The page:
South American BHK pulp imports into China see price hikes of $10-20 per tonne
Pulp suppliers are cautiously optimistic but weak demand and a volatile futures market continue to bring challenges
Suppliers are upbeat about the implementation of price increases for bleached hardwood kraft (BHK) pulp imports in China, saying that is an indication of market stability in the lead-up to the traditional peak season in the fourth quarter there.
Arauco was the first producer to push for a hike of $10 per tonne for South American BHK’s August orders in late July. The proposed rise proved later that it was too cautious and modest. Shortly after that, led by Suzano, other suppliers aimed for an increase of $20 per tonne for the grade.
Contacts reported that large mills had snatched up available BHK volumes despite the price rises and were seeking extra tonnages.
“Those big paper producers missed the opportunity when BHK prices hit the bottom in late April. They are now coming to replenish their depleted stocks,” said a major Brazilian supplier source.
Small- and medium-sized plants gobbled up volumes when BHK sold as little as $450 per tonne in late April. Big paper producers, having concerns over influx of pulp imports from Europe and North America into the country and over the struggle of Chinese economy, were reluctant to stock up on large tonnages at that time. That gave suppliers an opportunity to gain the upper hand in the Chinese BHK market via allocation at a measured pace.
That strategy appears to be working. After the implementation of a $30 per tonne hike for June orders, most sellers have managed to push through a combined increase of another $30 per tonne rise for July and August business.
The increase has taken the South American BHK prices up $20 per tonne over the past three weeks.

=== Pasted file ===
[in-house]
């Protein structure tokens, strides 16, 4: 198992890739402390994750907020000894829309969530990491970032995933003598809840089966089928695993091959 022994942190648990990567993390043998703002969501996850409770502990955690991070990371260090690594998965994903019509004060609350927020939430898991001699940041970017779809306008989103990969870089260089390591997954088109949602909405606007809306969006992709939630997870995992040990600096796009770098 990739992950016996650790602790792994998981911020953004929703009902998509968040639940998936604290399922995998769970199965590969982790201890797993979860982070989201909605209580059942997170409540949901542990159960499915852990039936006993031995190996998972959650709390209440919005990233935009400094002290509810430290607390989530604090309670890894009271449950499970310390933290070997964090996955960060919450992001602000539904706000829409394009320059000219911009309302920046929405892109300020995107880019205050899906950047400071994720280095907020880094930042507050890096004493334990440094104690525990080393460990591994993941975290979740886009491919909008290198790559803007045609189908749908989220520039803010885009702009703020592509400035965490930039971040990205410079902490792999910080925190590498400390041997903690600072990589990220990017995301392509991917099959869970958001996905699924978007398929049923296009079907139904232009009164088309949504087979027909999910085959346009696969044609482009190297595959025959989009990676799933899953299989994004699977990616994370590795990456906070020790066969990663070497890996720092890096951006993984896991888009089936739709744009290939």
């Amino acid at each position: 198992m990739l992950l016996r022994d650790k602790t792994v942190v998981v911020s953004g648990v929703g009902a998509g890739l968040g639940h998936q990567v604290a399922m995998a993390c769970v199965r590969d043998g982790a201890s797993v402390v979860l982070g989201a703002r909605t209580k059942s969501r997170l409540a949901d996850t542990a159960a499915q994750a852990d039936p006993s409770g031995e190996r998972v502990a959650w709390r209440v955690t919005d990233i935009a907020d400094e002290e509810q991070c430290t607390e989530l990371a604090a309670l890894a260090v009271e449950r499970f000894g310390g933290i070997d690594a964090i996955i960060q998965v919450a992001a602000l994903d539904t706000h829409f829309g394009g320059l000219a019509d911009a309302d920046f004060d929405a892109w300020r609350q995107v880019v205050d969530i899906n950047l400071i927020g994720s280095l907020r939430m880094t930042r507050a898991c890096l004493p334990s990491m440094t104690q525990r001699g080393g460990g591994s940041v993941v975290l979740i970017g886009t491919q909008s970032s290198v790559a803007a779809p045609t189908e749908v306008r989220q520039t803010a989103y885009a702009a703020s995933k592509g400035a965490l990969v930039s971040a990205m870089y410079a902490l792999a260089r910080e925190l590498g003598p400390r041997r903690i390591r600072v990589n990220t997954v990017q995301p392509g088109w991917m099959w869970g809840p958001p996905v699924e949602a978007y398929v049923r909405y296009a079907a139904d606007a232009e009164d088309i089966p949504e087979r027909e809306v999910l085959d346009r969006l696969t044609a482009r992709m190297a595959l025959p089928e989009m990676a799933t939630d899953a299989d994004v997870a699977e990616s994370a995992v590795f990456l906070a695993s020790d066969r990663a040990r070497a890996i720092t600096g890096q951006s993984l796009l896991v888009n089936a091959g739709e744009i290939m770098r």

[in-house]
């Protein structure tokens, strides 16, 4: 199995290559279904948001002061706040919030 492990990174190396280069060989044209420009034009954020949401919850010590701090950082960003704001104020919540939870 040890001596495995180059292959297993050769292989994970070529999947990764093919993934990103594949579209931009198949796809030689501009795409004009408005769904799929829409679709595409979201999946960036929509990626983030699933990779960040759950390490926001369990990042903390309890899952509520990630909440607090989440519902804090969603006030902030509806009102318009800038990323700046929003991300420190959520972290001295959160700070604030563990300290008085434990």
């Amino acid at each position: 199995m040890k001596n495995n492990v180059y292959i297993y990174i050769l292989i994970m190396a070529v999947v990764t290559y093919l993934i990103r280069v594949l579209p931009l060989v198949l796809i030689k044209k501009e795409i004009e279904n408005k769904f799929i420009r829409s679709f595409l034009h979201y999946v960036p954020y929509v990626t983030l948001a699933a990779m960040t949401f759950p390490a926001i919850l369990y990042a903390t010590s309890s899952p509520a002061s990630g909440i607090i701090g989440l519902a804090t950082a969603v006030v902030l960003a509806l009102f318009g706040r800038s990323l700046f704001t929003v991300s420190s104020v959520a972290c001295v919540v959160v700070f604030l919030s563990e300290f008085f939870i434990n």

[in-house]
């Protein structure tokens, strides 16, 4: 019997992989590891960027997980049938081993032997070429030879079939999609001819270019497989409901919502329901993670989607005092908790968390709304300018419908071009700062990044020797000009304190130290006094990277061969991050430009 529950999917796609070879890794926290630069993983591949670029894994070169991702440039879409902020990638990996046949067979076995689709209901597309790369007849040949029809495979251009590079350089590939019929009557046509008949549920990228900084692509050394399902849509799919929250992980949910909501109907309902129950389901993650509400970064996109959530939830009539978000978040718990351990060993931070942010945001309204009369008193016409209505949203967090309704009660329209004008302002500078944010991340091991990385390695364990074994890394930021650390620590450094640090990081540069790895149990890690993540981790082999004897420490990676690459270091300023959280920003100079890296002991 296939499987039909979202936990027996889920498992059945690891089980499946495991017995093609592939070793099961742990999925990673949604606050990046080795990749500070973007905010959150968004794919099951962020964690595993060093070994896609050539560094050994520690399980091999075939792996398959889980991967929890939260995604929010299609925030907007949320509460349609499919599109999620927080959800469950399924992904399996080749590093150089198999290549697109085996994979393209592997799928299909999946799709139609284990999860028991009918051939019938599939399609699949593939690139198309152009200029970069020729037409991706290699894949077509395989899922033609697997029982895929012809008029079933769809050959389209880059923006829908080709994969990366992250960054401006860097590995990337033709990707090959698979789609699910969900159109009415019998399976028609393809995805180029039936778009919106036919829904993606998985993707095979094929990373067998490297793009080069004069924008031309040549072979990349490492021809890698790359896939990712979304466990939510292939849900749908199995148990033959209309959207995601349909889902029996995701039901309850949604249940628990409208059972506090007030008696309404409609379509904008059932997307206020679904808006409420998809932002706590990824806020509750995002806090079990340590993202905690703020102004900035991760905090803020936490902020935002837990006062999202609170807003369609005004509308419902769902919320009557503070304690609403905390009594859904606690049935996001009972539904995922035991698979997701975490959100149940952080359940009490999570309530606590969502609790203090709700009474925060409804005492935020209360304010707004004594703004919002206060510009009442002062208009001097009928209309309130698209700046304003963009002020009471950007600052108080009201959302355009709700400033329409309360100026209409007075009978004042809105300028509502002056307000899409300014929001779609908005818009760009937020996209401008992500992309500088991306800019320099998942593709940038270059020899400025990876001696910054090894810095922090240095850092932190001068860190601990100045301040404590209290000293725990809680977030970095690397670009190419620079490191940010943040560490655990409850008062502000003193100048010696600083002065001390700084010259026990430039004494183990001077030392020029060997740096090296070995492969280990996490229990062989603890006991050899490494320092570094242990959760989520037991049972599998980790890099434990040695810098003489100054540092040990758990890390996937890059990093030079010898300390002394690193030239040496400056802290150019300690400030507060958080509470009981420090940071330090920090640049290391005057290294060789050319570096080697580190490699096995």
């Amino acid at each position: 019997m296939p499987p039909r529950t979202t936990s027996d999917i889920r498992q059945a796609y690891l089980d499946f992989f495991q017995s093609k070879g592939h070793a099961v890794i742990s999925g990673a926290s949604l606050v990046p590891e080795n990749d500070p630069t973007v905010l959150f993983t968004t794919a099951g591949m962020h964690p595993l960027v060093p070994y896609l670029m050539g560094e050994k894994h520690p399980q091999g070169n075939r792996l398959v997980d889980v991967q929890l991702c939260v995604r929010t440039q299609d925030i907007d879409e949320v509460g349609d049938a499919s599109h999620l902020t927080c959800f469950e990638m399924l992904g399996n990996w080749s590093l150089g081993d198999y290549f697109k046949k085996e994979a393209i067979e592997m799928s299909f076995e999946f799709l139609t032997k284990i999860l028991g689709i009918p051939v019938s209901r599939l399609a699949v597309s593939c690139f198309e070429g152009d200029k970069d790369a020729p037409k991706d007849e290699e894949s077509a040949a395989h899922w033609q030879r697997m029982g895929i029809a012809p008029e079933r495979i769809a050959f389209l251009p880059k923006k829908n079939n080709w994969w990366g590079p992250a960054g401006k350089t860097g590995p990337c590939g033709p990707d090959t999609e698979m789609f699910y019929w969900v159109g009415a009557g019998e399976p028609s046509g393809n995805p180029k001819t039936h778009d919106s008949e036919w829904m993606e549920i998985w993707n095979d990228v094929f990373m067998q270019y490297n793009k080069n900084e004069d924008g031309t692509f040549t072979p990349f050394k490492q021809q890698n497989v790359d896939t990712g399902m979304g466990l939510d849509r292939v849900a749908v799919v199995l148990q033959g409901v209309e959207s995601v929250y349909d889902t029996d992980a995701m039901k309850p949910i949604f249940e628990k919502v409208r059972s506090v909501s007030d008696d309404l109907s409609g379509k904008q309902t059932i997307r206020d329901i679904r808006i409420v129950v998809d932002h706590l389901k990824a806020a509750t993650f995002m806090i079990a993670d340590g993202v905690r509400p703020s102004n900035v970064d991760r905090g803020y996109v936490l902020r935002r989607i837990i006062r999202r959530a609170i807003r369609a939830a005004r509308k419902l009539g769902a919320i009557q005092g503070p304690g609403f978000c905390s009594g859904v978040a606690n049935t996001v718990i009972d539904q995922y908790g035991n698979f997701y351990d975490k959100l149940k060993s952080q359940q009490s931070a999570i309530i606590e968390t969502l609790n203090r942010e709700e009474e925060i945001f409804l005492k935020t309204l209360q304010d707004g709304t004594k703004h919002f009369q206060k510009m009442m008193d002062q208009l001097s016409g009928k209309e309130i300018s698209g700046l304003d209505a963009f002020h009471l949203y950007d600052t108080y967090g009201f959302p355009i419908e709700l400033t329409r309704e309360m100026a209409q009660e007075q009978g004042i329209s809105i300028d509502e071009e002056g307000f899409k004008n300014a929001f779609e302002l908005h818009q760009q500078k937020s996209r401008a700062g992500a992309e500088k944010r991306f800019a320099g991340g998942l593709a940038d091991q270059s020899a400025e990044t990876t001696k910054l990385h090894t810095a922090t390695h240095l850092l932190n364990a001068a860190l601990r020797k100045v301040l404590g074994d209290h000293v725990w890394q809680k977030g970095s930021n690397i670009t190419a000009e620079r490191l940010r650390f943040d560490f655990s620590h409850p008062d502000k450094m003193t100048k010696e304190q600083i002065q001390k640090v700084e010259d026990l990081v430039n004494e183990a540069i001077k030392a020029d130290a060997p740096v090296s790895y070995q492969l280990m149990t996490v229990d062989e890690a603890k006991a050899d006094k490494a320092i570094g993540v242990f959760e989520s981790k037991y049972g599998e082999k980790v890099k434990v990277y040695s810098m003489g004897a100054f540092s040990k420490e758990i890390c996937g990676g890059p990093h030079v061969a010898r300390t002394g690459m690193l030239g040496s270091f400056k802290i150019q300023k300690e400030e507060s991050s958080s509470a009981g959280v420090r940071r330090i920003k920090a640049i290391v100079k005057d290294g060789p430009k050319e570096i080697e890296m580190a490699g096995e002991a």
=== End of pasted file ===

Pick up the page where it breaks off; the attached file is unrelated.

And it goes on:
Tough road ahead for pulp prices in China
The uptick in sales has inspired sellers to look at the possibility that South American BHK will continue to gain traction and prices will climb to $600 per tonne this year.
Other sources are less sanguine, pointing to weak fundamental demand for paper and board in the Chinese market, largely due to the country’s slumping exports of general goods.
A major trader refuted a popular statement made by pulp sellers that given the Chinese paper and board (P&B) industry is plagued by overcapacity, it would be difficult to see P&B demand improve and prices climb; but rising pulp prices would drive up P&B prices.
“Pulp suppliers claimed that demand for uncoated fine paper (UFP) is expected to grow as the new school semester begins and the Zhanjiang mill operated by Shandong Chenming Paper remains offline. And the price rise in BHK over the past three months has therefore led to UFP prices being driven up,” said the trader contact.
But he indicated that rather than seeing a rise, UFP prices have in fact been in decline because a major UFP mill has halted its exports of the grade after its parent company shut its paper facilities in Europe.
Contacts indicated that many European producers closed their paper machines permanently but continued to run the pulp lines integrated with them. The surplus of pulp ended up being shipped to China, particularly bleached softwood kraft (BSK) pulp.
The Brazilian producer contact has also been cautious, saying going forward his company will evaluate the market situation every two months to decide whether to push for a pulp hike, and that the planned increase will be modest.
Sources said that pulp is readily available in the Chinese market, and once sellers push for hikes deemed by buyers as too aggressive, they will stop buying.
BSK prices are driven by a volatile pulp futures market
Arauco also sought a hike of $10 per tonne for radiata pine for August orders and the available volume was snapped up.
The quick sales of the BSK grade were fueled by an uptick in BSK futures on the Shanghai bourse between late July and early August. Prices for BSK futures of the most popular September contract climbed around RMB 200-300 per tonne during that period.
Although the September contract level has declined since then, prices for other BSK grades have been nudged up, not falling in line with futures proportionally.
The September contract settled at RMB 5,344 per tonne on Thursday, August 10, which is equivalent to $641 per tonne after deducting 13% VAT and RMB 120 per tonne in logistics costs.
Prices for northern BSK (NBSK) imported from Canada have edged up $10-20 per tonne over the past three weeks, while Nordic NBSK has climbed by $10 per tonne. The mid-point price for NBSK has thus had an increase of $13 per tonne. Radiata pine is up by $10 per tonne.
This article was taken from PPI Asia, our newsletter for pulp, paper and packaging market news and prices for Asia. Speak to our team to learn more about our news and market analysis, prices, forecast and more.